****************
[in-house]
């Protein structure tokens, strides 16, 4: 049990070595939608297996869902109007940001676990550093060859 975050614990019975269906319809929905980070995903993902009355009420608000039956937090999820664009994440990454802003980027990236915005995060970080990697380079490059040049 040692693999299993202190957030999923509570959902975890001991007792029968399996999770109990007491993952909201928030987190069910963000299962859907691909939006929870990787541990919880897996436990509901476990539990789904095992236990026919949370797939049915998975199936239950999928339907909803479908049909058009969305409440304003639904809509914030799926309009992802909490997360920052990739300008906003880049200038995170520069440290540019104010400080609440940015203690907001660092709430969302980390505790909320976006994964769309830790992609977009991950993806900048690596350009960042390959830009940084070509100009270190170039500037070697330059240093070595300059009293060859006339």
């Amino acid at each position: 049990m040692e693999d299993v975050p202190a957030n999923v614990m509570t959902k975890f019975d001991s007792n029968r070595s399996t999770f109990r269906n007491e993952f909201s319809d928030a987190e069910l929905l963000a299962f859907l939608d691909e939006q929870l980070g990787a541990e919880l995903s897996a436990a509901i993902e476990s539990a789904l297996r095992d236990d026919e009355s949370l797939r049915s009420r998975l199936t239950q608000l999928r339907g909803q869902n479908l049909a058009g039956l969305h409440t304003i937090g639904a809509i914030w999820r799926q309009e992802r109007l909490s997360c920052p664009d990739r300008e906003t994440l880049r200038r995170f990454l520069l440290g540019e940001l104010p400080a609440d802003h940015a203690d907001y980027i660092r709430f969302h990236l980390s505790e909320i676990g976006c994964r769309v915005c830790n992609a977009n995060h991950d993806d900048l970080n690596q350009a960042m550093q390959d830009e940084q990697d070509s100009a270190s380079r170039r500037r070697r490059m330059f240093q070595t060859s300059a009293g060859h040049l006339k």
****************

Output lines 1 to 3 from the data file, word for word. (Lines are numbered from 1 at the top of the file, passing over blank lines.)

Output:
[in-house]
């Protein structure tokens, strides 16, 4: 049990070595939608297996869902109007940001676990550093060859 975050614990019975269906319809929905980070995903993902009355009420608000039956937090999820664009994440990454802003980027990236915005995060970080990697380079490059040049 040692693999299993202190957030999923509570959902975890001991007792029968399996999770109990007491993952909201928030987190069910963000299962859907691909939006929870990787541990919880897996436990509901476990539990789904095992236990026919949370797939049915998975199936239950999928339907909803479908049909058009969305409440304003639904809509914030799926309009992802909490997360920052990739300008906003880049200038995170520069440290540019104010400080609440940015203690907001660092709430969302980390505790909320976006994964769309830790992609977009991950993806900048690596350009960042390959830009940084070509100009270190170039500037070697330059240093070595300059009293060859006339």
């Amino acid at each position: 049990m040692e693999d299993v975050p202190a957030n999923v614990m509570t959902k975890f019975d001991s007792n029968r070595s399996t999770f109990r269906n007491e993952f909201s319809d928030a987190e069910l929905l963000a299962f859907l939608d691909e939006q929870l980070g990787a541990e919880l995903s897996a436990a509901i993902e476990s539990a789904l297996r095992d236990d026919e009355s949370l797939r049915s009420r998975l199936t239950q608000l999928r339907g909803q869902n479908l049909a058009g039956l969305h409440t304003i937090g639904a809509i914030w999820r799926q309009e992802r109007l909490s997360c920052p664009d990739r300008e906003t994440l880049r200038r995170f990454l520069l440290g540019e940001l104010p400080a609440d802003h940015a203690d907001y980027i660092r709430f969302h990236l980390s505790e909320i676990g976006c994964r769309v915005c830790n992609a977009n995060h991950d993806d900048l970080n690596q350009a960042m550093q390959d830009e940084q990697d070509s100009a270190s380079r170039r500037r070697r490059m330059f240093q070595t060859s300059a009293g060859h040049l006339k």